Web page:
1985   Michele Alboreto Ferrari Report
1986   Nigel Mansell Williams-Honda Report
1987 Not held
1988   Ayrton Senna McLaren-Honda Circuit Gilles Villeneuve Report
1989   Thierry Boutsen Williams-Renault Report
1990   Ayrton Senna McLaren-Honda Report
1991   Nelson Piquet Benetton-Ford Report
1992   Gerhard Berger McLaren-Honda Report
1993   Alain Prost Williams-Renault Report
1994   Michael Schumacher Benetton-Ford Report
1995   Jean Alesi Ferrari Report
1996   Damon Hill Williams-Renault Report
1997   Michael Schumacher Ferrari Report
1998   Michael Schumacher Ferrari Report
1999   Mika Häkkinen McLaren-Mercedes Report
2000   Michael Schumacher Ferrari Report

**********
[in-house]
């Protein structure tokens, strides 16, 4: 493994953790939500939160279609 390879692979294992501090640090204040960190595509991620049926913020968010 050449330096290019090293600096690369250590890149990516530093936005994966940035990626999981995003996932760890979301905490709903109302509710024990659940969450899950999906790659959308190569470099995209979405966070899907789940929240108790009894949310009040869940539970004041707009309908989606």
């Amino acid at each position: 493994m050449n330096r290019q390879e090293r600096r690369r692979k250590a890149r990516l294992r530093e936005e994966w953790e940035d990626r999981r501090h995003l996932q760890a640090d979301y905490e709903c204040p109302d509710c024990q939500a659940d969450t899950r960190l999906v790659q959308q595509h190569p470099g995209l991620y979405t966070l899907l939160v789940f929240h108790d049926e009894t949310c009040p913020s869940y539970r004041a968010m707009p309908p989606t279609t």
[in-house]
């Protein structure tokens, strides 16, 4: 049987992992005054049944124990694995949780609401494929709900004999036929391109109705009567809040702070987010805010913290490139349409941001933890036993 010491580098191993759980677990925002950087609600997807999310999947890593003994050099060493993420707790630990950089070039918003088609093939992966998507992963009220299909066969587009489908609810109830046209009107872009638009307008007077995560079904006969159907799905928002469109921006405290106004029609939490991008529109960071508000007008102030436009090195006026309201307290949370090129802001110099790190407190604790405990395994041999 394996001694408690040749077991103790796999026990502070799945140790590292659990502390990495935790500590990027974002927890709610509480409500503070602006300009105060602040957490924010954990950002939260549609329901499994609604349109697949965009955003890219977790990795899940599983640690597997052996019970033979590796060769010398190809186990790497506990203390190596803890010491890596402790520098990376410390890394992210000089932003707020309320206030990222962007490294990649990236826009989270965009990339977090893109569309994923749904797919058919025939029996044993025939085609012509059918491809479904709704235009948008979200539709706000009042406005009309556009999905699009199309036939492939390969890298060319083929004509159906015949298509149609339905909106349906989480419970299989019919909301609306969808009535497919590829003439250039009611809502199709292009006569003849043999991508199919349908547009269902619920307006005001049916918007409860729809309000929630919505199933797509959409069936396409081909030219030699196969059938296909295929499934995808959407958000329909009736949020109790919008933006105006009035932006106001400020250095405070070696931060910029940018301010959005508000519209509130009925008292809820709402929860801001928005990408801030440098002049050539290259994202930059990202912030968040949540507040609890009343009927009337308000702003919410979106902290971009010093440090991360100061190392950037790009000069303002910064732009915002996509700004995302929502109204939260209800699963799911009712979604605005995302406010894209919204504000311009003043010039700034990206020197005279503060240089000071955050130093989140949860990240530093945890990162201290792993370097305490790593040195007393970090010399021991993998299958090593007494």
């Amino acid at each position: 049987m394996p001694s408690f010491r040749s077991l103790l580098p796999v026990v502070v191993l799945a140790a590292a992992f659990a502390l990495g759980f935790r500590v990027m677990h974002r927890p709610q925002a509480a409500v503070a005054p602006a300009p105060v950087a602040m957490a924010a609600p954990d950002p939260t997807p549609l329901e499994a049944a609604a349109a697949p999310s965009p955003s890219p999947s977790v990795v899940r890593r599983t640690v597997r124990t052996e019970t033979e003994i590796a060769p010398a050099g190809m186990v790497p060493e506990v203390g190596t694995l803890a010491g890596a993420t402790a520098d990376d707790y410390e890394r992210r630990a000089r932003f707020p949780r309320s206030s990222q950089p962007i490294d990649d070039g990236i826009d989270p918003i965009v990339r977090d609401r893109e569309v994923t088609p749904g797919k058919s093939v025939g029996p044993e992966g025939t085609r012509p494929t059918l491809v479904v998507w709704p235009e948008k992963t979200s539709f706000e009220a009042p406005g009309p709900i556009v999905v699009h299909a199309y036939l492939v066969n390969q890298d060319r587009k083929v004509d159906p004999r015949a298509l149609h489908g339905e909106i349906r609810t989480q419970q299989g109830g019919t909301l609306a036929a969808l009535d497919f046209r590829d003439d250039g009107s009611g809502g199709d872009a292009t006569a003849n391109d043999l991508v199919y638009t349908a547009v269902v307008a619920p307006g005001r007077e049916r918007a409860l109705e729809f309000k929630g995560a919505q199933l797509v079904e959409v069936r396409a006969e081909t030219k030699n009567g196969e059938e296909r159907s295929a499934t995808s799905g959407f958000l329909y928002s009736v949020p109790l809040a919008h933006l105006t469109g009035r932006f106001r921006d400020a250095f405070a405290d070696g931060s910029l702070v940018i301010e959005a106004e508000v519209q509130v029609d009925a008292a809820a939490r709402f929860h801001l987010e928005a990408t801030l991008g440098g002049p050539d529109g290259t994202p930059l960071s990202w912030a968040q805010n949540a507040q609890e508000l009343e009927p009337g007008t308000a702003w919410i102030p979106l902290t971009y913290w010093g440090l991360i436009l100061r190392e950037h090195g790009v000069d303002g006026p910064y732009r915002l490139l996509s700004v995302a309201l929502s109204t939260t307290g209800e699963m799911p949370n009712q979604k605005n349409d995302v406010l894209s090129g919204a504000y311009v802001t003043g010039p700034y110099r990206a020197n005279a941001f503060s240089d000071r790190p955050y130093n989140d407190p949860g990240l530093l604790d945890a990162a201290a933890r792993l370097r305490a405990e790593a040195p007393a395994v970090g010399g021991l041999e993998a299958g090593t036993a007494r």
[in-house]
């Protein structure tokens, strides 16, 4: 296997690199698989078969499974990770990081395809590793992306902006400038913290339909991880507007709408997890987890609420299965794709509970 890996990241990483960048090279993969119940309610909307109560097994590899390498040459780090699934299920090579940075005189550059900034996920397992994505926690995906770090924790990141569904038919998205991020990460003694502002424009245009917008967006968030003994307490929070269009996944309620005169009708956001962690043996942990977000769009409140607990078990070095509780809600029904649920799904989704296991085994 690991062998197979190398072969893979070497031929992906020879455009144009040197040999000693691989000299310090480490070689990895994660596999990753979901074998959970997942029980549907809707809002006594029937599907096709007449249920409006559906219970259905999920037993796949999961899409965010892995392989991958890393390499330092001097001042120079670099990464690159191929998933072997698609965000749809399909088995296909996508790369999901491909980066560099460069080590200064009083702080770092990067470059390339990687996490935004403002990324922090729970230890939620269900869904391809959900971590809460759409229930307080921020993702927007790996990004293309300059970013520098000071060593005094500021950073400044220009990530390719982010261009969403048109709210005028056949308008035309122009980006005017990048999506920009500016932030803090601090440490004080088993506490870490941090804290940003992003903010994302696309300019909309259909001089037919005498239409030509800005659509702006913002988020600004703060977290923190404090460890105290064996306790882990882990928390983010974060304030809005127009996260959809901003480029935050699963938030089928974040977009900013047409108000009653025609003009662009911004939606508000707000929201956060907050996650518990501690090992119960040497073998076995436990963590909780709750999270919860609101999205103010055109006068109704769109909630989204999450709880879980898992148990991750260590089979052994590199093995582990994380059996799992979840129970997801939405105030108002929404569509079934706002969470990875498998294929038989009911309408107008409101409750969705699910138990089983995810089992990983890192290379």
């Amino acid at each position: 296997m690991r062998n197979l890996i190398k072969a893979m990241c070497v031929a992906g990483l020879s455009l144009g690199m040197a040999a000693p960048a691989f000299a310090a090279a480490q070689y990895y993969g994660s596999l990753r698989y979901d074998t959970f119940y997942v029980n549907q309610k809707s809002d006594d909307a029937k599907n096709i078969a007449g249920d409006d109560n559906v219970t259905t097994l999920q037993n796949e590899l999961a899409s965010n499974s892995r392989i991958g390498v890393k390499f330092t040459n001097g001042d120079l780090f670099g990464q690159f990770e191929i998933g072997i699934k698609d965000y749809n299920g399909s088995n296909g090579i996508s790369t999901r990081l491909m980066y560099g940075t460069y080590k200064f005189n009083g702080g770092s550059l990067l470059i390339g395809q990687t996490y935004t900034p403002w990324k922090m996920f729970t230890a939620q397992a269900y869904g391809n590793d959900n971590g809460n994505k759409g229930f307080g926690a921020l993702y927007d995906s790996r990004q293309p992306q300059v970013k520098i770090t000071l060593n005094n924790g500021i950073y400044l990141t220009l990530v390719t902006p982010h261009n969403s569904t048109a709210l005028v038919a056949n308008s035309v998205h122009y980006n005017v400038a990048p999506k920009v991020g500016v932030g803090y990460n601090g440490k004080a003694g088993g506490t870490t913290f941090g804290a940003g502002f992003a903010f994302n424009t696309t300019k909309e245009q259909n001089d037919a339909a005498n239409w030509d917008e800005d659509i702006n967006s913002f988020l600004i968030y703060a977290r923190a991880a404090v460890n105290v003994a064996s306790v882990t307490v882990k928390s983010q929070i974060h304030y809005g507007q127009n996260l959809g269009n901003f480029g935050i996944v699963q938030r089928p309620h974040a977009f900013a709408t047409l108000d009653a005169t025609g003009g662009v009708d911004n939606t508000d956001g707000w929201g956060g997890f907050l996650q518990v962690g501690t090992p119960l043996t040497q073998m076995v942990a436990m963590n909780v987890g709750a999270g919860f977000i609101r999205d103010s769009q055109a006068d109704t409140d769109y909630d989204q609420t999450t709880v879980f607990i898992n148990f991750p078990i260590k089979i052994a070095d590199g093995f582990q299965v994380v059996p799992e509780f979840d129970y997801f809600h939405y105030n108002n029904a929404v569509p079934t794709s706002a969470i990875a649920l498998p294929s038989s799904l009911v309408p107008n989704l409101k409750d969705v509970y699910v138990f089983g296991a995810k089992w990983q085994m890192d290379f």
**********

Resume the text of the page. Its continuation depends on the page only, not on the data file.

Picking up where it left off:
2001   Ralf Schumacher Williams-BMW Report
2002   Michael Schumacher Ferrari Report
2003   Michael Schumacher Ferrari Report
2004   Michael Schumacher Ferrari Report
2005   Kimi Räikkönen McLaren-Mercedes Report
2006   Fernando Alonso Renault Report
2007   Lewis Hamilton McLaren-Mercedes Report
2008   Robert Kubica BMW Sauber Report
2009 Not held
2010   Lewis Hamilton McLaren-Mercedes Circuit Gilles Villeneuve Report
2011   Jenson Button McLaren-Mercedes Report
2012   Lewis Hamilton McLaren-Mercedes Report
2013   Sebastian Vettel Red Bull-Renault Report
2014   Daniel Ricciardo Red Bull-Renault Report
2015   Lewis Hamilton Mercedes Report
2016   Lewis Hamilton Mercedes Report
2017   Lewis Hamilton Mercedes Report
2018   Sebastian Vettel Ferrari Report
2019   Lewis Hamilton Mercedes Report

Previous circuits usedEdit


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  84. ^ Henry, Alan (22 August 2003). "Last-ditch push to save Canadian Grand Prix". Retrieved 17 November 2015.

External linksEdit

Coordinates: 45°30′14″N 73°31′37″W / 45.504°N 73.527°W / 45.504; -73.527